Comparison between the performance of sensible and total heat recovery devices and a liquid desiccant twin-tower system
MetadataShow full item record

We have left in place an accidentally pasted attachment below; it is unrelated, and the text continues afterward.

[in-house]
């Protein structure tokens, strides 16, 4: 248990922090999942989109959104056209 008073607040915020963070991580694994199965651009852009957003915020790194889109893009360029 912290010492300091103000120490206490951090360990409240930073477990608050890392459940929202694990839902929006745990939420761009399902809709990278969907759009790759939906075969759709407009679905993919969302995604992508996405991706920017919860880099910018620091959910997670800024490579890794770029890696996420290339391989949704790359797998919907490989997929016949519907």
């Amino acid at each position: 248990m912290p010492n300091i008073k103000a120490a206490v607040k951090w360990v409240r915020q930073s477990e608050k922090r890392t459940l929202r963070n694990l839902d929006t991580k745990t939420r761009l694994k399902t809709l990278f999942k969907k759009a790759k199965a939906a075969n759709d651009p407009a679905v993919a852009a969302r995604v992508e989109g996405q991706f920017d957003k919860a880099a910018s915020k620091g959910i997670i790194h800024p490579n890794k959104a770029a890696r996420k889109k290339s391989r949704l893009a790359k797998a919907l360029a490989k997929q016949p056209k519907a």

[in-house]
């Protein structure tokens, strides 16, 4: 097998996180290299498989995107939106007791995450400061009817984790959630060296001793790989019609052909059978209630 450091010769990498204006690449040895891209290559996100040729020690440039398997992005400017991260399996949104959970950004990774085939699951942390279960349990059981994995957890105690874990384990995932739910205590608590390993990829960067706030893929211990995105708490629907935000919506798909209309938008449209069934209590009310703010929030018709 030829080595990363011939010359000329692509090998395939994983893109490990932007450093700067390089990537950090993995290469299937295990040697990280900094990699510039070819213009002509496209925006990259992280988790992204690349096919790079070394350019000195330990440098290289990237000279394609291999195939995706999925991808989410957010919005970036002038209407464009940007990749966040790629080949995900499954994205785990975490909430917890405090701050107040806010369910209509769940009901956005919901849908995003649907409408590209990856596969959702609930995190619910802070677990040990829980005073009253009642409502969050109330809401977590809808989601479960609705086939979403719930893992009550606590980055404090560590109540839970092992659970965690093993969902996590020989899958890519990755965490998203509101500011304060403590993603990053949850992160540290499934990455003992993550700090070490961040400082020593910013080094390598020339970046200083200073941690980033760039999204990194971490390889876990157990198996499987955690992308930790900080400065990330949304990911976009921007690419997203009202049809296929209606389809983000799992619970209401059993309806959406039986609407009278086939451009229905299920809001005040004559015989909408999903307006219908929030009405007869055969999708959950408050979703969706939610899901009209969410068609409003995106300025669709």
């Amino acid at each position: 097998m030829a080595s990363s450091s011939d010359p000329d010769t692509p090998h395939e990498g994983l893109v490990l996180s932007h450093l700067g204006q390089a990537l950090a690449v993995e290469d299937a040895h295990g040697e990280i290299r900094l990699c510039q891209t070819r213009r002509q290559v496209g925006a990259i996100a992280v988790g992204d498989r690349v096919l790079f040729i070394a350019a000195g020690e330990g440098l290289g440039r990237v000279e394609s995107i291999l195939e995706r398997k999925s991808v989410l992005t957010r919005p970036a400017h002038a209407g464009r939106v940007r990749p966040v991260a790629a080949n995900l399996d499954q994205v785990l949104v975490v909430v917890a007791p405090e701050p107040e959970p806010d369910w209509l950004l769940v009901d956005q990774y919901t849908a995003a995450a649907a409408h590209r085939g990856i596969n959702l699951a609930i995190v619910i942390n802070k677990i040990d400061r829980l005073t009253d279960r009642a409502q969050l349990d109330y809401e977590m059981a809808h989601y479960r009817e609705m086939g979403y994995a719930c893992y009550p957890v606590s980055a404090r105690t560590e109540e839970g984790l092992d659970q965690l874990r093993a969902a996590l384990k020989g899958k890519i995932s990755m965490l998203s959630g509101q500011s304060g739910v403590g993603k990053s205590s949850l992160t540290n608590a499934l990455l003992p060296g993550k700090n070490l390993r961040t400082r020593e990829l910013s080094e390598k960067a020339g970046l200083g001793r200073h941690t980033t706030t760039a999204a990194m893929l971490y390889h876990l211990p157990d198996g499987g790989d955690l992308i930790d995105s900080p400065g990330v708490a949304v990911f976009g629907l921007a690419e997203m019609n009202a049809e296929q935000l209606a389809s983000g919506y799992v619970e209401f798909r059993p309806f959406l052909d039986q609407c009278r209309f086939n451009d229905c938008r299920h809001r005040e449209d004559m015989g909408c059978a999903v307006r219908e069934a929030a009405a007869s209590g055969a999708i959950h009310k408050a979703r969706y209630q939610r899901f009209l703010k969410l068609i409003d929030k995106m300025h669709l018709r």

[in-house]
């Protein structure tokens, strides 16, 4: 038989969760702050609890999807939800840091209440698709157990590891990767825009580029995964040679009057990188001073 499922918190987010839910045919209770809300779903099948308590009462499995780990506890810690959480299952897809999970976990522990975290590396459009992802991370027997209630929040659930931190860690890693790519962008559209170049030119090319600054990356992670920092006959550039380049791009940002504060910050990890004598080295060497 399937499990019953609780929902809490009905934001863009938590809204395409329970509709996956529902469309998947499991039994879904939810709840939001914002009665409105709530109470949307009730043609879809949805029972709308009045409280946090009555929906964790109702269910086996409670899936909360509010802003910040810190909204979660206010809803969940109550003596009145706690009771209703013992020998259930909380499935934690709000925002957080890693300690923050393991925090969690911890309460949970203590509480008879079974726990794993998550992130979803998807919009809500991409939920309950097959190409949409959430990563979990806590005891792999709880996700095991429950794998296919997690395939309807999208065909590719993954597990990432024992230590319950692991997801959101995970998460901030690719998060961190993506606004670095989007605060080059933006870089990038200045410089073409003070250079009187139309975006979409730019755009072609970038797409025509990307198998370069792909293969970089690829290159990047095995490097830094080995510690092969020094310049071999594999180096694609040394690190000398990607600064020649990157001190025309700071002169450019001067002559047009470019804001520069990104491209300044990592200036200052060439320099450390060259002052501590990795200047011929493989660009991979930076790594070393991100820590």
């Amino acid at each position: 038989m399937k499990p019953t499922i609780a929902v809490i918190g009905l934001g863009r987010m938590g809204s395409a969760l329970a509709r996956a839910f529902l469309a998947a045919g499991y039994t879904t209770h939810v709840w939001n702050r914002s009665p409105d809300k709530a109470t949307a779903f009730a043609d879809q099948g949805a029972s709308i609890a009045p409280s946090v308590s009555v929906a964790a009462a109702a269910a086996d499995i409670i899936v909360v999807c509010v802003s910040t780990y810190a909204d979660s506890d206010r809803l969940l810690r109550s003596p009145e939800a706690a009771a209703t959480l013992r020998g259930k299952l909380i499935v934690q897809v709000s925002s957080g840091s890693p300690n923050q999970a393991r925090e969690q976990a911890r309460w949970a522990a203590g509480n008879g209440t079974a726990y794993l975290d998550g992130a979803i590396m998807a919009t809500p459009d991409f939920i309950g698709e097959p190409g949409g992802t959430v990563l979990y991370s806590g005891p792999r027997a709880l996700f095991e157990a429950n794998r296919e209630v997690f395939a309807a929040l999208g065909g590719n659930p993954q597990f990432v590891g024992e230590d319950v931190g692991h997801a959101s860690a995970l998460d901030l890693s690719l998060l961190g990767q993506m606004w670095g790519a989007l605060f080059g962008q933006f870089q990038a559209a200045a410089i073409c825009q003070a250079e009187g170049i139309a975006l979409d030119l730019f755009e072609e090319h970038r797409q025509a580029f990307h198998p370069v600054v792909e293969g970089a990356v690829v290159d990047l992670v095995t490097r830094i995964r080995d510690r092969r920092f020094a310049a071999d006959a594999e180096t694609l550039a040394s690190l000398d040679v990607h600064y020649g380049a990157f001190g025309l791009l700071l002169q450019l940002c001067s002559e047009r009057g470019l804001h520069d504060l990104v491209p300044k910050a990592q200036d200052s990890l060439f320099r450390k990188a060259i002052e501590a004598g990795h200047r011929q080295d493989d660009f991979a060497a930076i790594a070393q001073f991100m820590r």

A significant share of the energy demand in high performance buildings is related to mechanical ventilation. Aside traditional heat recovery devices, liquid desiccant systems can play an important role. The performance of liquid desiccant devices and consequently their potential in energy savings is complex to estimate due to the influence of operational conditions as well as of the physical properties of the fluids. A simple twin-tower configuration has been proposed as a reference system for assessing the control strategy and the potential of this technology to reduce the ventilation load. It consists of one absorption tower that treats the outside air and a second one that uses the exhaust air to restore the initial liquid desiccant conditions. This configuration operates as a total heat exchanger between the fresh and exhaust airstreams, with the liquid desiccant as heat and mass transfer medium. The heat and mass transfer between the fluid flows in the two towers has been modelled, and the energy saving potential in heating and cooling mode has been calculated based on annual hourly weather data. In order to assess the results, a comparison with the saving potential from conventional sensible and total heat recovery systems have been performed, considering 9 locations across Europe. Control strategies have been considered to limit total heat recovery in order to prevent excessive indoor humidity and/or to minimize dehumidification by cooling, comparing different room and ventilation conditions.